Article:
From movies like “Fifty Shades of Grey” to “Pretty Woman,” depictions of sex on the big screen are causing bigger difficulties for women in the bedroom.

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Richard Gere (left) and Julia Roberts (right) in “Pretty Woman.” Image via Buena Vista Pictures

As interesting as they might be, sex scenes on screen have a way of making women feel insecure about their sexual encounters, mainly because they’re often unrealistic.

To get an idea of just how unrealistic they are, a study by Zava, the U.K. online doctor service, analyzed 50 films with iconic sex scenes, including “Fifty Shades of Grey,” “Ghost,” and “Pretty Woman,” and gathered opinions of more than 2,000 women.

The results show there are huge differences between how sex is portrayed on screen and what happens in reality. Nearly 66 percent of respondents said they think the portrayal of sex in movies is somewhat, or very, unrealistic.

“Hollywood glamour is one of the many possible contributors to women’s insecurities when it comes to body image. From unrealistic body types to a lack of age diversity, the display of women enjoying sex in films often misses the mark on inclusivity, which may also add to women’s insecurity,” Dr. Kathryn Basford, lead author of the study, told Healthline.

Basford adds that movies often show young, beautiful actresses performing the most intense love scenes.

“Hair is perfectly in place with a full face of makeup and matching exotic underwear. However, most women are likely to agree this isn’t what they look like during intercourse. Again, this can provoke feelings of insecurity for women who are already facing the pressure to ‘perform,’” she said.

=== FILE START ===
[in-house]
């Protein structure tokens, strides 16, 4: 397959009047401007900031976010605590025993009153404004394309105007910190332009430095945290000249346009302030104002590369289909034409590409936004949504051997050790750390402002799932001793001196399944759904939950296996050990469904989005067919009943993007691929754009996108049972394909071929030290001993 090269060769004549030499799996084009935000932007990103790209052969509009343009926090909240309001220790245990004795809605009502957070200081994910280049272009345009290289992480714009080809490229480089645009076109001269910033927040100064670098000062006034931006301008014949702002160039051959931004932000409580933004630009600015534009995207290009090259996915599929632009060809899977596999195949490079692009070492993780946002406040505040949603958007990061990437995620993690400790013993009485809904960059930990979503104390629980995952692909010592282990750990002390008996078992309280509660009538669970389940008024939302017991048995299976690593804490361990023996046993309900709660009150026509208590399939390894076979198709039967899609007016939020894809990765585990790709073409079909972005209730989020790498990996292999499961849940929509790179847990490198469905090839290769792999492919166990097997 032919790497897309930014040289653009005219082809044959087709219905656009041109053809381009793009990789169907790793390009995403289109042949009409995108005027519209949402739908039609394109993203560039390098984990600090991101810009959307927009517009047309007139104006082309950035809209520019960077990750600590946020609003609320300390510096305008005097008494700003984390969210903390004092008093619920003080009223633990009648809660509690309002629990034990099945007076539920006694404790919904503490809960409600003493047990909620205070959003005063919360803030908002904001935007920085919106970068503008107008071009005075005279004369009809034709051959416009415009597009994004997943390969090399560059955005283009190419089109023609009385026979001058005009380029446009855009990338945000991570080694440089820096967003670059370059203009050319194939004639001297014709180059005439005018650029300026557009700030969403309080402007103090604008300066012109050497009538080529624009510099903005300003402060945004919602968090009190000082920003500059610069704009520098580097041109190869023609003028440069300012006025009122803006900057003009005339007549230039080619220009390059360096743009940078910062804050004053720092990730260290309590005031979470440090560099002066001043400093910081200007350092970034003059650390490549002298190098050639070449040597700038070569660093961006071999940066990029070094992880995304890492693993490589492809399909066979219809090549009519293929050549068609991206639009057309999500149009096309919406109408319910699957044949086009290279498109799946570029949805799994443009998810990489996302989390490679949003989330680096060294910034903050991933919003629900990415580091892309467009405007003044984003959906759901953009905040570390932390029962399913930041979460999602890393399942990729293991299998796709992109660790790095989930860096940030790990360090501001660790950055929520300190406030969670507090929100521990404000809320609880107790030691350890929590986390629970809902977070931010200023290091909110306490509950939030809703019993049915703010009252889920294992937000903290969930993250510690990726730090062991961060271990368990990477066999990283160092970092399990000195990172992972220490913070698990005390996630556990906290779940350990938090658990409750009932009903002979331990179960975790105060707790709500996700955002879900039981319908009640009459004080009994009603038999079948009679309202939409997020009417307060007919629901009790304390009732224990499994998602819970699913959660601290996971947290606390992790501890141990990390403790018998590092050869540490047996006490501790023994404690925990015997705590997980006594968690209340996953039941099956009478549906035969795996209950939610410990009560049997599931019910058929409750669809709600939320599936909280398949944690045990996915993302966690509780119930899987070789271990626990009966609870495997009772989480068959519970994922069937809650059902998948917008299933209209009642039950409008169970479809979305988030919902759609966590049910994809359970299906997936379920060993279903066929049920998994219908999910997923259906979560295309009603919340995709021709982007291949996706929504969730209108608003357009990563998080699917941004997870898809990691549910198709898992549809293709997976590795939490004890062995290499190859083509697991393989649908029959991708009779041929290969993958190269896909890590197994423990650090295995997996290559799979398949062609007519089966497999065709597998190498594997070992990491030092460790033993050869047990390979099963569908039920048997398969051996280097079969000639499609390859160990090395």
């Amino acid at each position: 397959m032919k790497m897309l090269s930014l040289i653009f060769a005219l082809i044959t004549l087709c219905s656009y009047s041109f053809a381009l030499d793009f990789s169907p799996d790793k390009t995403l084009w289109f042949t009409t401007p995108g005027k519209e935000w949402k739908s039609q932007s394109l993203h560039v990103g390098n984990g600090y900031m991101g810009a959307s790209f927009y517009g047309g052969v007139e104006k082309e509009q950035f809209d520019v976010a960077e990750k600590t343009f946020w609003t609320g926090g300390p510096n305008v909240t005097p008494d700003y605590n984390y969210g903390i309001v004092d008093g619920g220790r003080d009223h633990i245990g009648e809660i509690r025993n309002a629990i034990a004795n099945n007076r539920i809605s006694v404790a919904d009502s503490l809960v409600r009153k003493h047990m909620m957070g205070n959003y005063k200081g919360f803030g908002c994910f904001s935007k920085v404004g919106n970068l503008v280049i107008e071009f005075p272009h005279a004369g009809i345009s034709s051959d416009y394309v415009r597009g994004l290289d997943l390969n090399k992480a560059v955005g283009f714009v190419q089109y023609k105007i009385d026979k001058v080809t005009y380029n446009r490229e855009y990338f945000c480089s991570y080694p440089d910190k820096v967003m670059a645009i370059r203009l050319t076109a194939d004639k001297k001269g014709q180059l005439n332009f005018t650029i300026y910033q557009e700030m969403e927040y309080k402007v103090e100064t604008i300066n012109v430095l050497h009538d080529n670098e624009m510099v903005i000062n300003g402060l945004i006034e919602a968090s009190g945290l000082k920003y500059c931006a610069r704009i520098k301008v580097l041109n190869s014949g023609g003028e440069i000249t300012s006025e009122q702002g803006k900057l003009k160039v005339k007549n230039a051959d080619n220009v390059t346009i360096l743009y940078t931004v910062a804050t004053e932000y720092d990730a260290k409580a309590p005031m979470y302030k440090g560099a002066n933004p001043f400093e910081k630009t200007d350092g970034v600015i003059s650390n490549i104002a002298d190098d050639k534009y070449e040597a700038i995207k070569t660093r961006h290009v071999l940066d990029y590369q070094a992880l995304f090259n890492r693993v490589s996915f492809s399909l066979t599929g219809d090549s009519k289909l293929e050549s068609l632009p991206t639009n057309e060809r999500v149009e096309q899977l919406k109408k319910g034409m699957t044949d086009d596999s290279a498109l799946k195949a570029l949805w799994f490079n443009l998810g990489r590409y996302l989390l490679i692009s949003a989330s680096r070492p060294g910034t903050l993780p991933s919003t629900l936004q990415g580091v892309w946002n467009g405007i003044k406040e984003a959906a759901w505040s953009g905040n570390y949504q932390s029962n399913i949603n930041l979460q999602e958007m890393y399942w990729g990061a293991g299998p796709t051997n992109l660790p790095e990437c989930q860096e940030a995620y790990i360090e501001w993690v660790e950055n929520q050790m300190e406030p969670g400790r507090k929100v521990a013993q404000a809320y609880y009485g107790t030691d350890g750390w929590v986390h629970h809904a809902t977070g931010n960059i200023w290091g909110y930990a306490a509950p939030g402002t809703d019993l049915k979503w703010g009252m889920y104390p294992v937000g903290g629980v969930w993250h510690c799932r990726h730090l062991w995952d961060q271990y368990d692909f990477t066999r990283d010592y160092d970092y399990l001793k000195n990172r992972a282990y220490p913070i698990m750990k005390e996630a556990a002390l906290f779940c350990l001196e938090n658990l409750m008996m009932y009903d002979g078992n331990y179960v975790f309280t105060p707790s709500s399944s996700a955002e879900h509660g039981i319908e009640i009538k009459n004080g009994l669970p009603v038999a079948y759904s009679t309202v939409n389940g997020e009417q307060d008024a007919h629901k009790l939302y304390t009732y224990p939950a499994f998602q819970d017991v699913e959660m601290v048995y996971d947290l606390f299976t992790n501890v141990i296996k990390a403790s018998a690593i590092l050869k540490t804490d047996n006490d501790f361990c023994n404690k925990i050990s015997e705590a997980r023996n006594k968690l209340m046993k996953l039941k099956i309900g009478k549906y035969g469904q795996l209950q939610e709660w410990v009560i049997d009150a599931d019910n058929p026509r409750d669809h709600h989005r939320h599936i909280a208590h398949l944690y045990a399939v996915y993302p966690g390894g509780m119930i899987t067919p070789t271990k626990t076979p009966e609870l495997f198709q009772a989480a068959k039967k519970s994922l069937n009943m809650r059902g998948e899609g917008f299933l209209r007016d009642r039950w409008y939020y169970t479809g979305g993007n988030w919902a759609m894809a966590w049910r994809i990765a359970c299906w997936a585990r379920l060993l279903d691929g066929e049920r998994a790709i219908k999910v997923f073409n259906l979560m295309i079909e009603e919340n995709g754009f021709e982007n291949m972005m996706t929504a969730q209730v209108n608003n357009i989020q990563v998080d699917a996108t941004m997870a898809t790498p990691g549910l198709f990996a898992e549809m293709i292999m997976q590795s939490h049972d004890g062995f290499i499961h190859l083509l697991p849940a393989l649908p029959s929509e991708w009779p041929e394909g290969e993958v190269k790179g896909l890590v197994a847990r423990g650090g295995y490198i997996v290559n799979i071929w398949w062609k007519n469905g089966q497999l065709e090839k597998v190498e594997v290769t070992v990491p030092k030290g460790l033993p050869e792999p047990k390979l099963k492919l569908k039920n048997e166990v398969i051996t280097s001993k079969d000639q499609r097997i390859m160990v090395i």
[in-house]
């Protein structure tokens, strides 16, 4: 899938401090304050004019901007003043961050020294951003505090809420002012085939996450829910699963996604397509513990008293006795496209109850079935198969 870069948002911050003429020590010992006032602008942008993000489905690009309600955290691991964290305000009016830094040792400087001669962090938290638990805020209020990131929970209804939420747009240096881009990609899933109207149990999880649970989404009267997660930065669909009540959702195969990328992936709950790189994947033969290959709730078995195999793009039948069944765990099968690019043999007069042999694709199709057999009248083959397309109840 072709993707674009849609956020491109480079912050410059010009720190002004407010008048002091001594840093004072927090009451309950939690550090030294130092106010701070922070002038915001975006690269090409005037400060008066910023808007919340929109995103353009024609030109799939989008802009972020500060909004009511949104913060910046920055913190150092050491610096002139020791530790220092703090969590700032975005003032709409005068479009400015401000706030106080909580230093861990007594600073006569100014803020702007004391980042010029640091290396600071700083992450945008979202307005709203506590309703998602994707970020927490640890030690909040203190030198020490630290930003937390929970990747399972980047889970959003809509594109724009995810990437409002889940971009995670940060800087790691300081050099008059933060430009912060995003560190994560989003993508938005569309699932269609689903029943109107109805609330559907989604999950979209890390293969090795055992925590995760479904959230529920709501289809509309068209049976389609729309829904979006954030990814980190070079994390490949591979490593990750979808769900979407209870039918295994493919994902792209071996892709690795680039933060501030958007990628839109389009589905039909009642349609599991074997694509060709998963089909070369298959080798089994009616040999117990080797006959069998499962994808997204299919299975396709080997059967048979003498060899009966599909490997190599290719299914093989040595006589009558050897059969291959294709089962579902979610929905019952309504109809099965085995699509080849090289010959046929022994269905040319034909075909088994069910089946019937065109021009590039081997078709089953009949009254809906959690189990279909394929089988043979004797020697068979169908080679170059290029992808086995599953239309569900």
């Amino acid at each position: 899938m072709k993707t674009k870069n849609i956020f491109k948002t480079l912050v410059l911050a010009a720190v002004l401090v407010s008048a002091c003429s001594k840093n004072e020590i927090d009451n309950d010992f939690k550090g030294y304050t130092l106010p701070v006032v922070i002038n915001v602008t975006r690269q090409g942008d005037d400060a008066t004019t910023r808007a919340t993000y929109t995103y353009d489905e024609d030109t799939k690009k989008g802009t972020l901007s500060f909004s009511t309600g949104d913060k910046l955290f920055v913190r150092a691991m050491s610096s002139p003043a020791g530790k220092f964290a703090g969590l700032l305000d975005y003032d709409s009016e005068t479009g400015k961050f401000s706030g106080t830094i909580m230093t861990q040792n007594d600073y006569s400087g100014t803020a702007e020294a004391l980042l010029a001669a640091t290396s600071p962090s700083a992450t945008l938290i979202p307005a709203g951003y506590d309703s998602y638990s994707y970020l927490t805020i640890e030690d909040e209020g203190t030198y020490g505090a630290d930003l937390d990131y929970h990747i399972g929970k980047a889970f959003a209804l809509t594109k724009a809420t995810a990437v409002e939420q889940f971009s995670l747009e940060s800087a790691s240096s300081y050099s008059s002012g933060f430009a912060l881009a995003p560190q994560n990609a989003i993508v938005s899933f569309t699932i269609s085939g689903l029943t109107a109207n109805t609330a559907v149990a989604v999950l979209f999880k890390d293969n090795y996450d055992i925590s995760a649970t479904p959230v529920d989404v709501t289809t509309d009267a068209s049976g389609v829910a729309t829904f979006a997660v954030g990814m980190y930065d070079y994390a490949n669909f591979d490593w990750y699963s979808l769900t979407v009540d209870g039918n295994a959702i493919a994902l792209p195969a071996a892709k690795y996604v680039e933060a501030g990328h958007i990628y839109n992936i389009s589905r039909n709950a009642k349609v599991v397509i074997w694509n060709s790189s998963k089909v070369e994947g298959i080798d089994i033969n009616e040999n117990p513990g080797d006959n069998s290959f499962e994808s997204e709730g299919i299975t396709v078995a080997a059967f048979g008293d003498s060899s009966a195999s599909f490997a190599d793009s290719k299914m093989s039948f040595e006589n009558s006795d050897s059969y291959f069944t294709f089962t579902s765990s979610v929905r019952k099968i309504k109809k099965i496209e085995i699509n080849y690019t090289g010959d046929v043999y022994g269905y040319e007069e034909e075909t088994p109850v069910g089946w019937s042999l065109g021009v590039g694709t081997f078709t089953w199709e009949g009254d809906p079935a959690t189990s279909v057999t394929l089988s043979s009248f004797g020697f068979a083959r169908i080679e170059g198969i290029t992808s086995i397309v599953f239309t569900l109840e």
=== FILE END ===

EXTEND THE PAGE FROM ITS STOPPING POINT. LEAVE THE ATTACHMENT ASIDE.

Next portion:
Read on for some of the most profound findings of the study.

On screen, 2 in 5 women reach climax in comparison to 1 in 5 in reality. Furthermore, almost a quarter of women surveyed said they’ve never had an orgasm during sex.

Jess O’Reilly, PhD, host of the “@SexWithDrJess Podcast,” says women shouldn’t be insecure if they don’t orgasm during sex.

“Your orgasm isn’t a measure of your self-worth or your sexual capacity. You can enjoy sex without orgasm, and you don’t have to climax to fulfill your partner’s needs or stroke their ego,” O’Reilly told Healthline.

Same goes for climaxing in sync. While the Zava study reported that 30 percent of films analyzed show couples climaxing at the same time, data shows this isn’t the case.

“Seventy-seven percent of males say they orgasm most, or every time, they have intercourse, in comparison to just 19 percent of females. This misrepresents the female orgasm, encouraging viewers to believe that women are climaxing when the majority are not,” Basford said.